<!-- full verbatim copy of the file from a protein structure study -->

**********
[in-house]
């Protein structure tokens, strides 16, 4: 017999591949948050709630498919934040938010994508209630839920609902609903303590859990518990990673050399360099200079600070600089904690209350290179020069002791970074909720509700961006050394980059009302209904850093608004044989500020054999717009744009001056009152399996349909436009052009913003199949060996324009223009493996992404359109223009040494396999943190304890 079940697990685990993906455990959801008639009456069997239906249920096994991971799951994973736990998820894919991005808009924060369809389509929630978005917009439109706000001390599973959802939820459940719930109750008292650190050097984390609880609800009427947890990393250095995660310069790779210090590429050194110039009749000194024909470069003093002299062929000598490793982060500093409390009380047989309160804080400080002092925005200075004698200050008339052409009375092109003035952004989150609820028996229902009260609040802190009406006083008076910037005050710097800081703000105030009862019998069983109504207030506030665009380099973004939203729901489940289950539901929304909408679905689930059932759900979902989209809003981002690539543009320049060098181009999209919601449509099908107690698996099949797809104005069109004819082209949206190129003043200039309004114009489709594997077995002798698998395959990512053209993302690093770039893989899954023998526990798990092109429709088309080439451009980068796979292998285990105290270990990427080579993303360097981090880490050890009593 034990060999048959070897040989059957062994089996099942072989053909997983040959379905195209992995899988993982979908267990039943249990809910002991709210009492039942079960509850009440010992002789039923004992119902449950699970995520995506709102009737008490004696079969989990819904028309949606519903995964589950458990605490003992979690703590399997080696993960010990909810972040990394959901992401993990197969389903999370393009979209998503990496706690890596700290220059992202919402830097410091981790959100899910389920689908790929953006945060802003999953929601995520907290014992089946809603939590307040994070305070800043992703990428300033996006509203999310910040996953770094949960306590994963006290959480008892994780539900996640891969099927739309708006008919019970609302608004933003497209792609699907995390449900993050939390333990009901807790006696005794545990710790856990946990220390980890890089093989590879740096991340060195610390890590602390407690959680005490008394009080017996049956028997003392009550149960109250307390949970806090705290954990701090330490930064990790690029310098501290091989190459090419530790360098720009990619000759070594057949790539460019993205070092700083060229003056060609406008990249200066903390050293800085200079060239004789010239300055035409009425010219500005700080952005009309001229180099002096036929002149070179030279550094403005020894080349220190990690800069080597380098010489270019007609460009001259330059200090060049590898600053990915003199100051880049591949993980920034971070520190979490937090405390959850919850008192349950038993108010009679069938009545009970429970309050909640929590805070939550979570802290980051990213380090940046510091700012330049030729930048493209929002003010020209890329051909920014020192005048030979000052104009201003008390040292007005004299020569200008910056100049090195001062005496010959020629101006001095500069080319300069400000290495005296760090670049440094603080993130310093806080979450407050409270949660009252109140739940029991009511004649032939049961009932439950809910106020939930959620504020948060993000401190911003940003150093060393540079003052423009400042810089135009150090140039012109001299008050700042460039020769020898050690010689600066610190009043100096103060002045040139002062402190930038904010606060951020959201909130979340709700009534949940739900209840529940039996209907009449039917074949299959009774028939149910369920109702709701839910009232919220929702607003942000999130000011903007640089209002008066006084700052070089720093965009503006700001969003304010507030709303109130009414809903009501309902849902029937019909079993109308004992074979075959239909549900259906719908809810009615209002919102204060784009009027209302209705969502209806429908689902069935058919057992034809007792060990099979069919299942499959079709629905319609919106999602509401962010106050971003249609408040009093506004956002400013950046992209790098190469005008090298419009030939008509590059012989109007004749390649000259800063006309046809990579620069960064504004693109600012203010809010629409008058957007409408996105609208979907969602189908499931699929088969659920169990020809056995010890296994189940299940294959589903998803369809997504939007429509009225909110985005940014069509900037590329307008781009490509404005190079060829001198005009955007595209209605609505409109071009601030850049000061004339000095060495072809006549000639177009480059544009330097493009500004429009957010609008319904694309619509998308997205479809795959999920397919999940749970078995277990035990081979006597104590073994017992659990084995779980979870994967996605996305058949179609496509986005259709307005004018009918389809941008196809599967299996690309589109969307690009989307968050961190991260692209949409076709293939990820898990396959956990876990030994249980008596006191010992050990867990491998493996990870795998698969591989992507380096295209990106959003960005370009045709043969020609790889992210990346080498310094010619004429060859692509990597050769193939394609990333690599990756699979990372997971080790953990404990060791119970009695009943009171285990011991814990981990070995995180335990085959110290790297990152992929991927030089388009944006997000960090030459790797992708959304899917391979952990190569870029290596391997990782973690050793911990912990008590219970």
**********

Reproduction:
[in-house]
């Protein structure tokens, strides 16, 4: 017999591949948050709630498919934040938010994508209630839920609902609903303590859990518990990673050399360099200079600070600089904690209350290179020069002791970074909720509700961006050394980059009302209904850093608004044989500020054999717009744009001056009152399996349909436009052009913003199949060996324009223009493996992404359109223009040494396999943190304890 079940697990685990993906455990959801008639009456069997239906249920096994991971799951994973736990998820894919991005808009924060369809389509929630978005917009439109706000001390599973959802939820459940719930109750008292650190050097984390609880609800009427947890990393250095995660310069790779210090590429050194110039009749000194024909470069003093002299062929000598490793982060500093409390009380047989309160804080400080002092925005200075004698200050008339052409009375092109003035952004989150609820028996229902009260609040802190009406006083008076910037005050710097800081703000105030009862019998069983109504207030506030665009380099973004939203729901489940289950539901929304909408679905689930059932759900979902989209809003981002690539543009320049060098181009999209919601449509099908107690698996099949797809104005069109004819082209949206190129003043200039309004114009489709594997077995002798698998395959990512053209993302690093770039893989899954023998526990798990092109429709088309080439451009980068796979292998285990105290270990990427080579993303360097981090880490050890009593 034990060999048959070897040989059957062994089996099942072989053909997983040959379905195209992995899988993982979908267990039943249990809910002991709210009492039942079960509850009440010992002789039923004992119902449950699970995520995506709102009737008490004696079969989990819904028309949606519903995964589950458990605490003992979690703590399997080696993960010990909810972040990394959901992401993990197969389903999370393009979209998503990496706690890596700290220059992202919402830097410091981790959100899910389920689908790929953006945060802003999953929601995520907290014992089946809603939590307040994070305070800043992703990428300033996006509203999310910040996953770094949960306590994963006290959480008892994780539900996640891969099927739309708006008919019970609302608004933003497209792609699907995390449900993050939390333990009901807790006696005794545990710790856990946990220390980890890089093989590879740096991340060195610390890590602390407690959680005490008394009080017996049956028997003392009550149960109250307390949970806090705290954990701090330490930064990790690029310098501290091989190459090419530790360098720009990619000759070594057949790539460019993205070092700083060229003056060609406008990249200066903390050293800085200079060239004789010239300055035409009425010219500005700080952005009309001229180099002096036929002149070179030279550094403005020894080349220190990690800069080597380098010489270019007609460009001259330059200090060049590898600053990915003199100051880049591949993980920034971070520190979490937090405390959850919850008192349950038993108010009679069938009545009970429970309050909640929590805070939550979570802290980051990213380090940046510091700012330049030729930048493209929002003010020209890329051909920014020192005048030979000052104009201003008390040292007005004299020569200008910056100049090195001062005496010959020629101006001095500069080319300069400000290495005296760090670049440094603080993130310093806080979450407050409270949660009252109140739940029991009511004649032939049961009932439950809910106020939930959620504020948060993000401190911003940003150093060393540079003052423009400042810089135009150090140039012109001299008050700042460039020769020898050690010689600066610190009043100096103060002045040139002062402190930038904010606060951020959201909130979340709700009534949940739900209840529940039996209907009449039917074949299959009774028939149910369920109702709701839910009232919220929702607003942000999130000011903007640089209002008066006084700052070089720093965009503006700001969003304010507030709303109130009414809903009501309902849902029937019909079993109308004992074979075959239909549900259906719908809810009615209002919102204060784009009027209302209705969502209806429908689902069935058919057992034809007792060990099979069919299942499959079709629905319609919106999602509401962010106050971003249609408040009093506004956002400013950046992209790098190469005008090298419009030939008509590059012989109007004749390649000259800063006309046809990579620069960064504004693109600012203010809010629409008058957007409408996105609208979907969602189908499931699929088969659920169990020809056995010890296994189940299940294959589903998803369809997504939007429509009225909110985005940014069509900037590329307008781009490509404005190079060829001198005009955007595209209605609505409109071009601030850049000061004339000095060495072809006549000639177009480059544009330097493009500004429009957010609008319904694309619509998308997205479809795959999920397919999940749970078995277990035990081979006597104590073994017992659990084995779980979870994967996605996305058949179609496509986005259709307005004018009918389809941008196809599967299996690309589109969307690009989307968050961190991260692209949409076709293939990820898990396959956990876990030994249980008596006191010992050990867990491998493996990870795998698969591989992507380096295209990106959003960005370009045709043969020609790889992210990346080498310094010619004429060859692509990597050769193939394609990333690599990756699979990372997971080790953990404990060791119970009695009943009171285990011991814990981990070995995180335990085959110290790297990152992929991927030089388009944006997000960090030459790797992708959304899917391979952990190569870029290596391997990782973690050793911990912990008590219970």